There’s still plenty of skill to be seen in the writing. The most prominent villain is Hugo Strange, whose picture is painted to perfection. His maniacal self belief pervades every one of his actions and every line of his dialogue. The impossible is achieved; we easily accept Batman as the stalked rather than the stalker. Batman himself is, thankfully, every inch the moody avenger he should be. Brooding detective one minute, wielder of just-brutal-enough violence the next.

Joker crops up little and often, but with mixed results. As ever he is a slave to his dark sense of humour; some times you’ll laugh along with him, others you may be supposed to but you don’t. The biggest mistake was to allow the reader occasional insights into his internal monologue, the worst offender being his second appearance. Joker should never, ever be straight faced unless he’s dangerous, and he should sure as heck never be clearly all-out terrified.

Two Face, Penguin and Catwoman are relegated to cameos, with one more villain in a blink-and-you’ll-miss-him appearance. What is there holds together so well, however, that this is an observation rather than a complaint.

Each of the five Digital Chapters is a fairly brief, self contained story. The art (one artist per story here) isn’t quite up to the quality of the paper series, but still very good indeed across the board. It seems that they were created primarily to tidy up minor details not tackled in the comics, such as how and why Riddler came to be in his Arkham City den; fleshing out the details of why Strange’s soldiers are so steadfastly loyal; and more. They’re nicely done, but feel shallower than the main series. It’s nice to have the luxury of reading them in a book, however.

If you want to delve deep into the story of the Arkham games and find every last detail there is to be had, this collection is wonderfully done and will not disappoint (even if it does leave a last few questions unanswered). If you’re a Batman fan and you’re curious about the games then, even though the events here sit between the two, it’s worth picking up and may push you toward a purchase. For the record, the writing in Arkham City the game is actually just a little tighter, just a little sharper.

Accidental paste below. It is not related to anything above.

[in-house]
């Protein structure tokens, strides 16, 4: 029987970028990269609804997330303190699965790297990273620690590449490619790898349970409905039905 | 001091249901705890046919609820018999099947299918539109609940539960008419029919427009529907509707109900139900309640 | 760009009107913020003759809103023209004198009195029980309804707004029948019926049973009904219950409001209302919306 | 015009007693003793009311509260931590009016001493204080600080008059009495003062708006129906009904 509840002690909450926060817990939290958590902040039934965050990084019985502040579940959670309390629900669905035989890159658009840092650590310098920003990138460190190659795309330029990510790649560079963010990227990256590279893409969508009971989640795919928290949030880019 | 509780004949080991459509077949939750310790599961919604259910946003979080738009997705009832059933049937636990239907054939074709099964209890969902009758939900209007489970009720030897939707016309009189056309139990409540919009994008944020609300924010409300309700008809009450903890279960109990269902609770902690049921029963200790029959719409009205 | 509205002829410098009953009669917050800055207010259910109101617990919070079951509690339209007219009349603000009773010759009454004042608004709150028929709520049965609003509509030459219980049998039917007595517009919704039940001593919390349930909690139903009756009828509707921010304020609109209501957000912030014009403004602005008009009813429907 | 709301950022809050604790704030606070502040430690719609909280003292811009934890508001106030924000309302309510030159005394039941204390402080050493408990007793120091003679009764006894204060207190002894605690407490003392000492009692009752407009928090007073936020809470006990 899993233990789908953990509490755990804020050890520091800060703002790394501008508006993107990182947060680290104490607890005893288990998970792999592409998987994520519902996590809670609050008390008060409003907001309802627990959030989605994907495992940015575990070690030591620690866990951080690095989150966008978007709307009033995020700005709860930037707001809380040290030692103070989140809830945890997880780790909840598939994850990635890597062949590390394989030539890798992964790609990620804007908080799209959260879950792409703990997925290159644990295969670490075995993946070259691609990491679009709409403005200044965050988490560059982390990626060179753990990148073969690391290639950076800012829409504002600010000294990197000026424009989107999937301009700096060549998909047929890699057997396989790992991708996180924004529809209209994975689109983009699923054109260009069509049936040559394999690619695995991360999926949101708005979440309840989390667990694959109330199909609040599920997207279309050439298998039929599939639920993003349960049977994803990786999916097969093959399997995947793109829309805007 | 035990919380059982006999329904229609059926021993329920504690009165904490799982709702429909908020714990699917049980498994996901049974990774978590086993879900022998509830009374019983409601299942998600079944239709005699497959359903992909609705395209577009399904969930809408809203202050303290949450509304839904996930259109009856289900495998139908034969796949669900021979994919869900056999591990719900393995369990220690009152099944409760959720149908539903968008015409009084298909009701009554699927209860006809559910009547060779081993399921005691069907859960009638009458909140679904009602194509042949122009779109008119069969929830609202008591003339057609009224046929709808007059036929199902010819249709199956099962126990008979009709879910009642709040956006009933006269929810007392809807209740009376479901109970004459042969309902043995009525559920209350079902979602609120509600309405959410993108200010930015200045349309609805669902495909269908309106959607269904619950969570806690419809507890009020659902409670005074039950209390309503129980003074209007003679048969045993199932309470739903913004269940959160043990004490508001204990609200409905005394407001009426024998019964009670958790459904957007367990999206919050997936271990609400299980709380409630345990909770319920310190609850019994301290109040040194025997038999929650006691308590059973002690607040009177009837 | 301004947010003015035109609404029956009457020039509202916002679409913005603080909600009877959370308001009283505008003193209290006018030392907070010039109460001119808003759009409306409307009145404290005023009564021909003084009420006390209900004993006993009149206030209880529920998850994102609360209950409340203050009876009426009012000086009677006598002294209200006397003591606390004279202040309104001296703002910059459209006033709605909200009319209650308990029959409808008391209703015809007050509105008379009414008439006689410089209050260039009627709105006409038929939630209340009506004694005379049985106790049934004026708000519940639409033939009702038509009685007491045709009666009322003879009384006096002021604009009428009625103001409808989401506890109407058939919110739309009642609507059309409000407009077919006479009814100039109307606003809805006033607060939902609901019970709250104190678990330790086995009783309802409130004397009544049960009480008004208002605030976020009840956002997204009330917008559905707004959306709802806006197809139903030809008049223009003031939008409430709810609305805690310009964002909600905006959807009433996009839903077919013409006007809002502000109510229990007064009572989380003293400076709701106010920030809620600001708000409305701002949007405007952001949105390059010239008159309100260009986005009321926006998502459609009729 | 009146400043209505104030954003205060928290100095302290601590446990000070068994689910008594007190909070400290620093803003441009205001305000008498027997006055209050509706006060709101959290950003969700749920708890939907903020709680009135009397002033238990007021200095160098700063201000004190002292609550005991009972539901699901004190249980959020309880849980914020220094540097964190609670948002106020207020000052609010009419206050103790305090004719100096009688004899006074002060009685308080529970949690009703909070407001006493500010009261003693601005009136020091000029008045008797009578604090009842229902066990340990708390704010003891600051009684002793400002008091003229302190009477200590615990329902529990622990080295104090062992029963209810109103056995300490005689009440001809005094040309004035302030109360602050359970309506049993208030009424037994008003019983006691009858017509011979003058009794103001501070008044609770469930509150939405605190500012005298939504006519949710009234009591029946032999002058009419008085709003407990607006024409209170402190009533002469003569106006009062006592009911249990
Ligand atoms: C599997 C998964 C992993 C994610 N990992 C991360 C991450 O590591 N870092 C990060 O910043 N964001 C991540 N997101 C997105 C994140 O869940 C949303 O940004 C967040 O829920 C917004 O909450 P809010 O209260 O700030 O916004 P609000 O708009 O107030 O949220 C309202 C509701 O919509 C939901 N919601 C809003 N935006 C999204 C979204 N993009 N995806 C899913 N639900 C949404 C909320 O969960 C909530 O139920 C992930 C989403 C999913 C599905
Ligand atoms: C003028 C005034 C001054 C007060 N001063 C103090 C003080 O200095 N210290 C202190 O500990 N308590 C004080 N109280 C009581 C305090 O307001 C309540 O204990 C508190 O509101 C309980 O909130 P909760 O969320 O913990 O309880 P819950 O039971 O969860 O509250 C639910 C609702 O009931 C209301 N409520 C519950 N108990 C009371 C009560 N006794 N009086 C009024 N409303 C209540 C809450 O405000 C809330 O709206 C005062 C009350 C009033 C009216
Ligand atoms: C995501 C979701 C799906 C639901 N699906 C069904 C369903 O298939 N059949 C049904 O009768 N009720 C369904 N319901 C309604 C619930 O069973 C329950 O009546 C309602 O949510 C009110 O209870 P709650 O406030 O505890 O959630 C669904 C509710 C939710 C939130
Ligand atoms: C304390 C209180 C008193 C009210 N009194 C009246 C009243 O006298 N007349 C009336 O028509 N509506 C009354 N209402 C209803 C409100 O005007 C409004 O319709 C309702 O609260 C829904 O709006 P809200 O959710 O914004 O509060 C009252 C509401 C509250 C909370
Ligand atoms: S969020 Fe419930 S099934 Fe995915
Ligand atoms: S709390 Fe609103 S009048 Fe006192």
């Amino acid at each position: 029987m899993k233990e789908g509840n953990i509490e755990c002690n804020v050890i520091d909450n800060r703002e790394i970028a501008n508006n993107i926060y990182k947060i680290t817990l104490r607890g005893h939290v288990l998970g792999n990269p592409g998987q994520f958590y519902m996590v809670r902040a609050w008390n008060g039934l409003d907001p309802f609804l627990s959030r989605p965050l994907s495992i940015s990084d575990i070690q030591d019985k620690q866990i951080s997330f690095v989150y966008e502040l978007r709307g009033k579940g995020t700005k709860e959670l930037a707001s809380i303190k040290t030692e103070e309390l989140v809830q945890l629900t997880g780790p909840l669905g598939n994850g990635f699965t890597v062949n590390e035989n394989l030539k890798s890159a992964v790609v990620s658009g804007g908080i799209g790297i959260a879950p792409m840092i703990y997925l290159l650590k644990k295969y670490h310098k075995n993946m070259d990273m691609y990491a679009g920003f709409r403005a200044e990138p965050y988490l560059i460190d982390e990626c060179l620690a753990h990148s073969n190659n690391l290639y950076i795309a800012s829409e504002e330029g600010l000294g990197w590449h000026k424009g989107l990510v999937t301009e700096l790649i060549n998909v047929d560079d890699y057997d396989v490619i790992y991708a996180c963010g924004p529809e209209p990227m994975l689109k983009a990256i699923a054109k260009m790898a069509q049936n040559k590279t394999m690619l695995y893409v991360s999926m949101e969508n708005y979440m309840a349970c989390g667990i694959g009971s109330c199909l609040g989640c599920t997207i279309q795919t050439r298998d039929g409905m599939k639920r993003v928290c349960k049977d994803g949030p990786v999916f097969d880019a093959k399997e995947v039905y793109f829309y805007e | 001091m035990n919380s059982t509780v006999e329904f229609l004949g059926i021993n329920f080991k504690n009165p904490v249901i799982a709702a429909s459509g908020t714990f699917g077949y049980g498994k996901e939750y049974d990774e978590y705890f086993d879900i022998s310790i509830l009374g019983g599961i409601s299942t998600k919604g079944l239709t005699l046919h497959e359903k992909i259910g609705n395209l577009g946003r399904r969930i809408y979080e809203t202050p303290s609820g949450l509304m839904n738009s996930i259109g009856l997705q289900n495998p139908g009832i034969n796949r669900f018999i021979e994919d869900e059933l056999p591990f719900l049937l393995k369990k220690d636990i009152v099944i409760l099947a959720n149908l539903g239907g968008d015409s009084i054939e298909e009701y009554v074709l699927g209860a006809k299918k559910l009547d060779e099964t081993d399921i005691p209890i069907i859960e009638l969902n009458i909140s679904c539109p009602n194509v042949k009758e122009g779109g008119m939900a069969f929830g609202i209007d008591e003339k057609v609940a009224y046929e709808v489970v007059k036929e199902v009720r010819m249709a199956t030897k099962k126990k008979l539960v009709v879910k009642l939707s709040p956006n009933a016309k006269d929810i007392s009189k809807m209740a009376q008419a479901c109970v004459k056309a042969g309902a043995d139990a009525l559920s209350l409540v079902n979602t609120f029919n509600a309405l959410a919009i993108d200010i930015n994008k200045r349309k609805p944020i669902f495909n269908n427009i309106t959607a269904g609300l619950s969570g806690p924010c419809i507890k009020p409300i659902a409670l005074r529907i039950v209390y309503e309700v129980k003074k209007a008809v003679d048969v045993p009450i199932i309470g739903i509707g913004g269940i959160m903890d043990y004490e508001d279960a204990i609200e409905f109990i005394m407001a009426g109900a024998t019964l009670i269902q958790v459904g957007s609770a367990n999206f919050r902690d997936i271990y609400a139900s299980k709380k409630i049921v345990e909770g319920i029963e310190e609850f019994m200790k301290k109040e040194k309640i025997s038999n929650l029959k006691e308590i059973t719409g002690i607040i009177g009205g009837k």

So: this rises far above what people generally expect of licensed videogame literature, and easily does the Batman name justice. It trades the philosophy and depth of the most famous stories for a spoiler-free and game faithful script; but they’ve done the maths here. Batman comics fan + Batman videogame fan = happy customer.

Related Posts with Thumbnails

Written by Luke K

Luke plays lots of videogames, now and again stopping to write about them. He's the editor in chief at Critical Gamer, which fools him into thinking his life has some kind of value. Chances are, if you pick up a copy of the latest Official PlayStation Magazine or GamesMaster, you'll find something he's written in there. Luke doesn't have a short temper. If you suggest otherwise, he will punch you in the face.

Leave a Reply